I was sent The Ugly Little Girl by Elizabeth Kesses, by someone who thought I might be able to make use of the book in school, dealing as it does with the sensitive subject of bullying.
It tells the story of Libby, bullied at home by her mother and older sister, and ineffectually supported by her loving but pretty useless dad, she is also bullied at school, day in and day out.
Her self-esteem has gone and she has given up her dream of becoming a professional dancer. She feels that life is pointless, until one night she wakes up to find herself at the Odd Bods Academy, a kind of Hogwarts for those with poor self image. Every night Libby travels to Odd Bods and learns how to find her true self again.
The premise of the book is great, but there are huge issues with it, which mean that I would be unable to stock it in our school library.
Firstly, there are a huge number of typos and grammatical mistakes in the book which would make me incredibly reluctant to pass it on to a child. There are also random tense changes in the middle of sentences and paragraphs, and textual and narrative inconsistencies throughout, which were so numerous they were impossible to ignore.
Secondly, there are certain passages which make it inappropriate for a primary readership. Some of the bullying that Libby receives, for example, includes things like having a red ink coloured tampon stuck to her coat. Not necessarily something you want to be discussing with primary aged children in a school setting.
I also had issues with plot inconsistencies. Amongst other things, I was very confused as to Libby’s age. In some areas she is like a pre teen, and in others she is remarkably teenaged and she veers between the two throughout. I found it hard to reconcile her teen persona with someone who would be totally accepting of the whole magical world of the Odd Bods Academy.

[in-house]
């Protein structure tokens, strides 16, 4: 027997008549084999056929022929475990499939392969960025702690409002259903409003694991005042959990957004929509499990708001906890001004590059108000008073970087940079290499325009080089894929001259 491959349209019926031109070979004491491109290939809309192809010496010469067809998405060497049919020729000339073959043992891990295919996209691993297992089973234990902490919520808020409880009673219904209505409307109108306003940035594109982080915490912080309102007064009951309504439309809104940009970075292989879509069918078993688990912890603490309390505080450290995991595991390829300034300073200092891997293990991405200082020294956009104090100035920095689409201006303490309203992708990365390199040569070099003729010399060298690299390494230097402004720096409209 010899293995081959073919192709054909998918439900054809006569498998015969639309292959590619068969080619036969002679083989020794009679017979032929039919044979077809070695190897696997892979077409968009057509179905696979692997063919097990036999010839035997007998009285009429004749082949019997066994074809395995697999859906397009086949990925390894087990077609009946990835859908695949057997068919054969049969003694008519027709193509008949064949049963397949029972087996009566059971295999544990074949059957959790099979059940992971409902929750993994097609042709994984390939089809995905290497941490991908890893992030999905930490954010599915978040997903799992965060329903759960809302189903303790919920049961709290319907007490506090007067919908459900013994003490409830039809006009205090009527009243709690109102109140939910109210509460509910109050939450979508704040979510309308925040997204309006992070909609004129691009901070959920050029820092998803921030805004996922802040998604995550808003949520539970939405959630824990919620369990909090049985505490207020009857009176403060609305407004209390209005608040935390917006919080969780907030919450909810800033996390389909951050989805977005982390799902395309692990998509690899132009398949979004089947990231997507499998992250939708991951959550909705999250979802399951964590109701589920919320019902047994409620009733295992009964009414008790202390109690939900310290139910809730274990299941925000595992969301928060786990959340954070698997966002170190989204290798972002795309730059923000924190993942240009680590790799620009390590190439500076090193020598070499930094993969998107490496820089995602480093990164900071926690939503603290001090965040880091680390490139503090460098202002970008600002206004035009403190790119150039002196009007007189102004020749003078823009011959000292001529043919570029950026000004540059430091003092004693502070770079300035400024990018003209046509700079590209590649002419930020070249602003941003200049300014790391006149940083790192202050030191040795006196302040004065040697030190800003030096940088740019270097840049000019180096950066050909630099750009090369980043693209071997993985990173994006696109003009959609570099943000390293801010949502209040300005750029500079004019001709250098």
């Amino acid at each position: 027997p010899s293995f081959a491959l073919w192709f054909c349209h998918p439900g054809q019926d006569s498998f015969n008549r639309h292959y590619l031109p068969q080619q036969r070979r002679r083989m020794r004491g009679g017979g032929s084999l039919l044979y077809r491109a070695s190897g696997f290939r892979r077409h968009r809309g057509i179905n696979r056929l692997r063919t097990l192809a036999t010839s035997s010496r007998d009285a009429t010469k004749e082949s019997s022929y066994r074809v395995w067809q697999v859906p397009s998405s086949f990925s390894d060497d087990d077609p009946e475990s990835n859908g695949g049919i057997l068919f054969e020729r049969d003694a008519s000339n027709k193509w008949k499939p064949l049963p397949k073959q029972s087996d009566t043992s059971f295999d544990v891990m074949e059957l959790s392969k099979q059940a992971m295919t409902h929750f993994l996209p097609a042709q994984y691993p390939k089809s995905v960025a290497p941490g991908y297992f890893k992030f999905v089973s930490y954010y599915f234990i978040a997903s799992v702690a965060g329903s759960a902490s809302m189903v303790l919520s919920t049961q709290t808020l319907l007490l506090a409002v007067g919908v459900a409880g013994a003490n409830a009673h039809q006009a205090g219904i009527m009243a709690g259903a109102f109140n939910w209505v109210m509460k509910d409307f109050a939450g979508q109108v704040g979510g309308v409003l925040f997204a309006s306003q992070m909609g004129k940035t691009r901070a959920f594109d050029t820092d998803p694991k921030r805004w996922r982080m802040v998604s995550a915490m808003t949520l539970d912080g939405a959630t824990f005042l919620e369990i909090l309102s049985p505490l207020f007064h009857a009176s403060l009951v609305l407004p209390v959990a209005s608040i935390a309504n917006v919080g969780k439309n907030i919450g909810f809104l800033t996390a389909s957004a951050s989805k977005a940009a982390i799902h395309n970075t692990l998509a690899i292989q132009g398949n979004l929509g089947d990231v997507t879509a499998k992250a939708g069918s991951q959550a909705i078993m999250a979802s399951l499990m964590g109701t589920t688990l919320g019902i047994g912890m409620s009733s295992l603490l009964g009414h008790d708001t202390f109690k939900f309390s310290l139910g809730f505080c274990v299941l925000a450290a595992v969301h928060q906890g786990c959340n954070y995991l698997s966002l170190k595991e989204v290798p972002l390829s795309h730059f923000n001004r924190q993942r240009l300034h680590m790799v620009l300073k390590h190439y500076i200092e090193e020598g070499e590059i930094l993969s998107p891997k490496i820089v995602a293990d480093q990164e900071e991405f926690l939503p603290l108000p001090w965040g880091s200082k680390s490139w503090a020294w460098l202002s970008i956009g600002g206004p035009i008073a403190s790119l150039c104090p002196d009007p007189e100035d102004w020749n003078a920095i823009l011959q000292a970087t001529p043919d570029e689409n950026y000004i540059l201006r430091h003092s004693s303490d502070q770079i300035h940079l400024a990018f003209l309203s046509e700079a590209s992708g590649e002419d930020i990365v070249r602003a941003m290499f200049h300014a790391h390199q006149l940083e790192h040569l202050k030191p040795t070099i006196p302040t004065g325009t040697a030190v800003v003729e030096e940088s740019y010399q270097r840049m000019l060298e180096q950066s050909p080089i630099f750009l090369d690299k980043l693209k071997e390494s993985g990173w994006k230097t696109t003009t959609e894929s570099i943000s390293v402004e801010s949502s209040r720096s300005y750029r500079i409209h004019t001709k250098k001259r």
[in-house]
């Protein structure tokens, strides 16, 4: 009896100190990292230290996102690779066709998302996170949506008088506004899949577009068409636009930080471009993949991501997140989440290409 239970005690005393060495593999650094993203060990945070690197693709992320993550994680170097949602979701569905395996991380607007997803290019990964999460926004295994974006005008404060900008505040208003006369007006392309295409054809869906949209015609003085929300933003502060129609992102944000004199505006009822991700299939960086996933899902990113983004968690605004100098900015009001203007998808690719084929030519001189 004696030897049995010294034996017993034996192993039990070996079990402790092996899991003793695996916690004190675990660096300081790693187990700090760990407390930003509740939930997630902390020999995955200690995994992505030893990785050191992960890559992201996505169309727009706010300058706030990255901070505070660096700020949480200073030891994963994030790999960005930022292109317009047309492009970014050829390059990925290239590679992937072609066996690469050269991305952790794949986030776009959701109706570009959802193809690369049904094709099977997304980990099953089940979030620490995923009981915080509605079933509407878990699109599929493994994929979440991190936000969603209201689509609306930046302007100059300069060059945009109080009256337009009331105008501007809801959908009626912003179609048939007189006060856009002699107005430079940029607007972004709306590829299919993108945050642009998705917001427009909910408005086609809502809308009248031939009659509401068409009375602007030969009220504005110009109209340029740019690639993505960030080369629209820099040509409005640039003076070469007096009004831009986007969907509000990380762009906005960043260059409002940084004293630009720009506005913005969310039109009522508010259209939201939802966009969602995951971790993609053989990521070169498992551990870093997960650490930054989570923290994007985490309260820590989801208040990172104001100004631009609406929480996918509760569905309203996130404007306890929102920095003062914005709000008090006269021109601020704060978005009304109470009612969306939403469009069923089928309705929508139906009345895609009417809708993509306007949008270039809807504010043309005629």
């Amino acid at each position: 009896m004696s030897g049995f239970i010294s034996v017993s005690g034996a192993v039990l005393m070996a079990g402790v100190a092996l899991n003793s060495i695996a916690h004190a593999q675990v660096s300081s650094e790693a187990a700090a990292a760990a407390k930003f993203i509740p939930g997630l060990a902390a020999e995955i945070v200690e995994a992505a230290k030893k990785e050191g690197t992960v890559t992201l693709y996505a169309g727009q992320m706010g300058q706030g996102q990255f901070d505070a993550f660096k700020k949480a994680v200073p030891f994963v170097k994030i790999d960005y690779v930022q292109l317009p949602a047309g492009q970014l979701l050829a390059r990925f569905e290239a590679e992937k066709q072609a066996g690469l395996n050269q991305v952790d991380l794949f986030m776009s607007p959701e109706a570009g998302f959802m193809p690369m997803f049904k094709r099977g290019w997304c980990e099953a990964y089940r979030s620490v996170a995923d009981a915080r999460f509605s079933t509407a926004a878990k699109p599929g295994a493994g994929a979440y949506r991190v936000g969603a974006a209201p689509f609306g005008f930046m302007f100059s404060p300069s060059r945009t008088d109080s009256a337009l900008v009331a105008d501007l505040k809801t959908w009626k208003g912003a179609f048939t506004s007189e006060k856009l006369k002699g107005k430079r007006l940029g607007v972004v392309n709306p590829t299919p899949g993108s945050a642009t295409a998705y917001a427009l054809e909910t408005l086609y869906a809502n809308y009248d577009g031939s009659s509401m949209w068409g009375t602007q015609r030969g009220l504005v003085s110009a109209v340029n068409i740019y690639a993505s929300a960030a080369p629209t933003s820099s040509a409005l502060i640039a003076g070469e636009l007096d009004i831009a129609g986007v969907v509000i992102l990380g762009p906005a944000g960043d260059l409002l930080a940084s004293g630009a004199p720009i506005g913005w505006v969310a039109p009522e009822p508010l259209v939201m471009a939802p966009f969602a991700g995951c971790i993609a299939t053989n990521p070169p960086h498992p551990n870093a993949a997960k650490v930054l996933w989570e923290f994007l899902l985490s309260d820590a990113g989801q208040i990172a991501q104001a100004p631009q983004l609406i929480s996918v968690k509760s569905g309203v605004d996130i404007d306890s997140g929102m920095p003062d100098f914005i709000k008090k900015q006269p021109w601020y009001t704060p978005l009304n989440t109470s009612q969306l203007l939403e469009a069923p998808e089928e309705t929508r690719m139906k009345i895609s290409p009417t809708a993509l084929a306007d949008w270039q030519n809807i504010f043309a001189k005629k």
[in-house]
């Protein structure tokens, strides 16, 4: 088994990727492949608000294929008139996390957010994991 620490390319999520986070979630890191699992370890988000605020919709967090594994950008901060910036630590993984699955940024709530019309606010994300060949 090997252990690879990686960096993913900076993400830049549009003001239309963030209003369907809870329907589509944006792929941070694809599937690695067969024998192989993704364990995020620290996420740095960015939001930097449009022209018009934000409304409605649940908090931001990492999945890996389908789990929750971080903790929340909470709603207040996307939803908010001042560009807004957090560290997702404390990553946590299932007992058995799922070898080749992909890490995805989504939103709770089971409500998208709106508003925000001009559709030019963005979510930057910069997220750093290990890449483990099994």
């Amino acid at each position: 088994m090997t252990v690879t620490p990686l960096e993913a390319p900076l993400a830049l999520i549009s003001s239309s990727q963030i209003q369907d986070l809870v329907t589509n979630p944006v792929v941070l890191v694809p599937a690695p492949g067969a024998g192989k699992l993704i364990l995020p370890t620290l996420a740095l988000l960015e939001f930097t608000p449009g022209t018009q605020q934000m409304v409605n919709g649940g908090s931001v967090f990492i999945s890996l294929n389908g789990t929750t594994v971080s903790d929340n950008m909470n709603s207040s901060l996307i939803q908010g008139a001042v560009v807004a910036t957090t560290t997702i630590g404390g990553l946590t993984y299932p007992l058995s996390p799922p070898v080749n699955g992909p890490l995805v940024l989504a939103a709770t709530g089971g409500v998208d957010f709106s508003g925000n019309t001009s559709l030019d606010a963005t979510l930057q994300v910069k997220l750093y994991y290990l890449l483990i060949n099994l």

I also wondered, given the level of abuse she is clearly suffering at school, and how public it is, why there is no teacher intervention at all, and why her mother seems to have had a complete personality change. There are lots of plot holes which could be filled by judicious use of back story and a few well chosen explanatory paragraphs, but which, when lacking, really make the story weak.
Then there is a sub plot involving a valuable black diamond necklace, which suddenly gets shoe horned into the plot quite late on in the book, and which distracts from the main issue, which to me, should be about Libby’s journey of self discovery. It seems that the necklace plot has been bolted on to ensure that there will be a sequel to the first book, rather than as a wholly integrated plot line.
The strongest sections of the book involve Libby’s journey to Odd Bods and what happens at the academy to build her sense of self. I thought these were much more coherent and well thought out, and there should have been more of this, and more focus on the positive aspects of her journey.
I really wanted to like this, and I think, with a fantastic editor and some very disciplined narrative focus, this could make a great story for teenage girls.
In the meantime if you are looking for a strong novel about teen bullying I highly recommend Stargirl by Jerry Spinelli and Diary of a Part Time Indian by Sherman Alexie.